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Harassed at Home No More

Bennett Baumer Feb 8, 2008

Shitty landlord got you down? Lights out in the hallway? Non-payment notice posted on the door? You are not alone and now you have recourse of action.

The New York City Council’s Housing and Buildings committee held a hearing on Thursday Feb. 7 to discuss Intro 627-A – a tenant anti-harassment bill. Intro 627-A would be the first law on the City’s books to penalize harassment by allowing tenants to take owners to housing court by filing an “Order to Show Cause” and having a judge order the landlord to stop the behavior. The bill provides fines of between $1,000-5,000 for each apartment where harassment occurred and makes harassment a class “C” housing code violation.

The bill defines harassment as any act “intended to cause any person lawfully entitled to occupancy of a dwelling unit to vacate such dwelling unit or to surrender or waive any rights in relation to such occupancy.” Acts specifically penalized are using force or verbal threats against tenants, discontinuance of basic services, frivolous lawsuits, illegal lockouts and removing entrance doors to occupied buildings.

“My understanding is that this bill gives tenants an avenue,” Council member Robert Jackson said. Jackson represents parts of uptown Manhattan and cosponsored the bill, along with eastside Manhattan Council member Dan Garodnick and others. “This [bill] gives protections to tenants and landlords, and is a fair bill going forward.”

One and two family houses, co-ops and condos are to be exempted from the bill if it passes, and landlords can sue for legal fees for frivolous tenant initiated proceedings.

Harassing tenants can be economically beneficial to landlords, as they can clear tenants from their rent stabilized apartments. Once the stabilized tenants are gone, the landlord gets a 20% vacancy increase, plus 1/40 the cost of any renovations. When the rent goes above $2,000 per month and there’s a vacancy, the owner can deregulate the apartment and then the sky’s the limit for the rent and there are little tenant protections.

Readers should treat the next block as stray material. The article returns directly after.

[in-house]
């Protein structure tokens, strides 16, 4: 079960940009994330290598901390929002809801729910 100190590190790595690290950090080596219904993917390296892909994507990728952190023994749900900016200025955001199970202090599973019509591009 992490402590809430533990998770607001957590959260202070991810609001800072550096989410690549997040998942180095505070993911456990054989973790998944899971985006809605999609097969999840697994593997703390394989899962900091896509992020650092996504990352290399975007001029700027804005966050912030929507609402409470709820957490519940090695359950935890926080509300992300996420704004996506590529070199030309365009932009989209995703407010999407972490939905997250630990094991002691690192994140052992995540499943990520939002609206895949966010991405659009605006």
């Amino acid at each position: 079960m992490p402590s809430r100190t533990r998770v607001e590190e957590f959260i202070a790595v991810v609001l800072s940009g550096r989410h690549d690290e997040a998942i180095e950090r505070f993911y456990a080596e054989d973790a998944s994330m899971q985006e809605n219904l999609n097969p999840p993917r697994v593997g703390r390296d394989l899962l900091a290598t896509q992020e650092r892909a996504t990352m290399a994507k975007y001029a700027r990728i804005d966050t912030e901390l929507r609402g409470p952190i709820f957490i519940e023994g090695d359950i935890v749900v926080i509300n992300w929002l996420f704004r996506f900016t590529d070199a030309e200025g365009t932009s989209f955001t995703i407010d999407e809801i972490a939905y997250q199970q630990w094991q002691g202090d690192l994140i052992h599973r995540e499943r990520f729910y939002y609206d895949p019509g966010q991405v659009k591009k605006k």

The Rent Stabilization Association, the landlord lobby, has campaigned hard against Intro 627-A. Using their financial muscle they were able to craft a watered down version of the harassment bill and get friendly council members to sponsor it. But an organized tenant movement made them pay. Sponsorship of the landlord-backed bill backfired for Bronx council members Maria Baez and Joel Rivera. In an excellent article by Village Voice writer Tom Robbins, Community Action for Safe Apartments organizer Jackie Del Valle  (present at the hearing) recounts angry and organized tenants confronting Councilmember Baez over the perceived selling-out of tenant interests.  

(See: Slumming for Landlords

The landlord lobby has also circulated talking points that the anti-harassment bill would “clog the courts with frivolous lawsuits.”  But City-Wide Task Force on Housing Court Executive Director Louise Seeley doesn’t think so. She pointed out that 98% of housing court lawsuits are landlord initiated, most tenants are not represented by attorneys in court and it’s landlords that often file frivolous suits to get rent stabilized tenants out.

“Emptying long standing tenants from buildings is a business plan,” Seeley said. “Tenants do not have the time and money to spend the day in housing court [over frivolous cases].”

Into 627-A is expected to pass on February 13 when it is up for vote despite opposition.

 

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